The Papers of Judge R. Bartels Jr. (Accession # 2000-002) contain a collection of historical English legal documents, including indentures, wills, death certificates, a court order and a militia roster. The time span of the documents is from 1620 to 1872 and largely comes from the south of England. The documents of the collection are written on vellum. Many parchments have the wax seals or attached resin seals. Most also bear tax stamps similar to those whose use the British Parliament tried to enforce in the colonies (including the future United States) in 1765.
Indentures were legal contracts in medieval and early modern Europe where two copies of the agreement would be copied on one piece of paper. The paper would then be elaborately cut in two so that the cut ends would match. Most of the indentures in the Papers of Judge R. Bartels Jr. are land or property leases. However, there are also two indentures that serve to divide property between families after a wedding and an indenture that deals with debt obligations.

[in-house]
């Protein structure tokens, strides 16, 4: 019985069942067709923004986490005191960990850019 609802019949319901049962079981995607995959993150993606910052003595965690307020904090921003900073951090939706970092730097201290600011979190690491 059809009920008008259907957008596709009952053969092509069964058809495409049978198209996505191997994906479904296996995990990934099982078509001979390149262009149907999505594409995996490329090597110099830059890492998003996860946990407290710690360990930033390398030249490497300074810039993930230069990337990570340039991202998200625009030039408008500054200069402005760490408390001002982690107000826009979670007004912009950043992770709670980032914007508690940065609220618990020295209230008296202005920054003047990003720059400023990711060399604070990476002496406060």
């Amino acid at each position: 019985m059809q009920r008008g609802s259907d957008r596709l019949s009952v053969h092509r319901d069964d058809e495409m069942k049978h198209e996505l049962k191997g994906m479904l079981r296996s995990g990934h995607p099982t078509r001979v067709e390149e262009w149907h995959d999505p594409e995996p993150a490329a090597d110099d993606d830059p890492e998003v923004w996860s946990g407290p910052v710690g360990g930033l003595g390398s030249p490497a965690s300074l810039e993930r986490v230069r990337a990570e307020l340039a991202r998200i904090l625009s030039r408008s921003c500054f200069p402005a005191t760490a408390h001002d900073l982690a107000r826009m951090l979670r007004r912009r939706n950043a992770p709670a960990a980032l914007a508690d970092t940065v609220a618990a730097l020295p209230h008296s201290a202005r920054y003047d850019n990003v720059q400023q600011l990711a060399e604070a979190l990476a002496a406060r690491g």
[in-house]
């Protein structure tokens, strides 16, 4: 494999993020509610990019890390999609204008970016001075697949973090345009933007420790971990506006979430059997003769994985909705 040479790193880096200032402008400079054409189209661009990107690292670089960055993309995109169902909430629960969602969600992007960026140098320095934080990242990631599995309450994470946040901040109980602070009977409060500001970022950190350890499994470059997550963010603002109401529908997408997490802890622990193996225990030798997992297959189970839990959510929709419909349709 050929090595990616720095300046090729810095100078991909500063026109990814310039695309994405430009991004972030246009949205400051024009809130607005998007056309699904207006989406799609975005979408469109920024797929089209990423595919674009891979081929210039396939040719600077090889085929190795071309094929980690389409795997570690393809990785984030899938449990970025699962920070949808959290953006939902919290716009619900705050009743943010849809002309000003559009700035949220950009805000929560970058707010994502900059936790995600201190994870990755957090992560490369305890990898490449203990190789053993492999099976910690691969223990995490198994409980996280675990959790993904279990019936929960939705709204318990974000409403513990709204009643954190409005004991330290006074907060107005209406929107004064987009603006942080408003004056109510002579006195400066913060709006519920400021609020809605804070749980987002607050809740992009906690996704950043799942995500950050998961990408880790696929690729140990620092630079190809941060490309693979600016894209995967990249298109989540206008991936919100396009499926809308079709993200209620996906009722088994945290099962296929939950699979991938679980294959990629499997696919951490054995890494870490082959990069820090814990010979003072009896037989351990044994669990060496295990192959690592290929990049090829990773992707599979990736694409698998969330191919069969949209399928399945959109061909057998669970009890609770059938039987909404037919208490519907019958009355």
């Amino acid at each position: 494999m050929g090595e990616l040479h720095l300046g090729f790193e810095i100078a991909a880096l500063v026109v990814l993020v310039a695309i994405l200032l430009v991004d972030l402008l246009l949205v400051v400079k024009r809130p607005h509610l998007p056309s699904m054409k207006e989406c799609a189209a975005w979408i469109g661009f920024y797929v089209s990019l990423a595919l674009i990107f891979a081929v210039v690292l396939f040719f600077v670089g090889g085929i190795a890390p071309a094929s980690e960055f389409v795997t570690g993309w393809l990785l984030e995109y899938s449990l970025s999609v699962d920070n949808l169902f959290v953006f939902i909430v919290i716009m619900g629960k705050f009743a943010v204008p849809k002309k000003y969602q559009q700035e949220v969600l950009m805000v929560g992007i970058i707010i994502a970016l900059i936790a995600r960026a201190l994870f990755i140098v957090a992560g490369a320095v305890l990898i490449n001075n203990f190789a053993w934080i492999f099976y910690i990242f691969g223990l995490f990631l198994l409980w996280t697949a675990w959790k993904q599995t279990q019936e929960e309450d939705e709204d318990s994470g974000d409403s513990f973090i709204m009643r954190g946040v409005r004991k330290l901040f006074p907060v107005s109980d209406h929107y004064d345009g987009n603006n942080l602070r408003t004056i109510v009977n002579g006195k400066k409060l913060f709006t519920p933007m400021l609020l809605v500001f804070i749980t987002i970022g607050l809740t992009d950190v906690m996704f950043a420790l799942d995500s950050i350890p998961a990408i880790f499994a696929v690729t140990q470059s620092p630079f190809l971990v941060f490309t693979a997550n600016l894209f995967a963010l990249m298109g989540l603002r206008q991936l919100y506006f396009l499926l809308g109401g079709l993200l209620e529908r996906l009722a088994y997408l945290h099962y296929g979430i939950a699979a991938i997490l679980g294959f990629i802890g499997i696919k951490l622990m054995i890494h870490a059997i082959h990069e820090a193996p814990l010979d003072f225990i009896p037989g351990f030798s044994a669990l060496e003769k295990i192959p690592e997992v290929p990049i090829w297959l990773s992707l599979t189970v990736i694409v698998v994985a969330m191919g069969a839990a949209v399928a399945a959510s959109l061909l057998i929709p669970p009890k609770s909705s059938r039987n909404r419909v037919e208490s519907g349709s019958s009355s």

Wills and Death Certificates
The Papers of Judge R. Bartels Jr. have several wills, including the will of John Webber, an English artist who accompanied James Cook on his third Polynesian Expedition. Many of the wills contain notes of their extraction upon the death of their writer. This collection also contains several death certificates, sometimes attached to wills. Until the early 19th century, deaths in England were not recorded in an organized manner. The Church of England, however, recorded the deaths of Anglicans at the parish level and tried to get in contact with the executors of the will of the deceased.
Court Order and Militia Roster
The collection also contains an official copy of a court order of the Bench of Westminster, presided by Sir Robert Dallas, a famous jurist and opponent of Edmund Burke. The case deals with a land dispute. There is also a militia roster for the Forest District of Berkshire County from 1796-7 (during the War of the First Coalition). Many of the men listed are substitutes. Many are also illiterate and instead of a signature they signed with an X.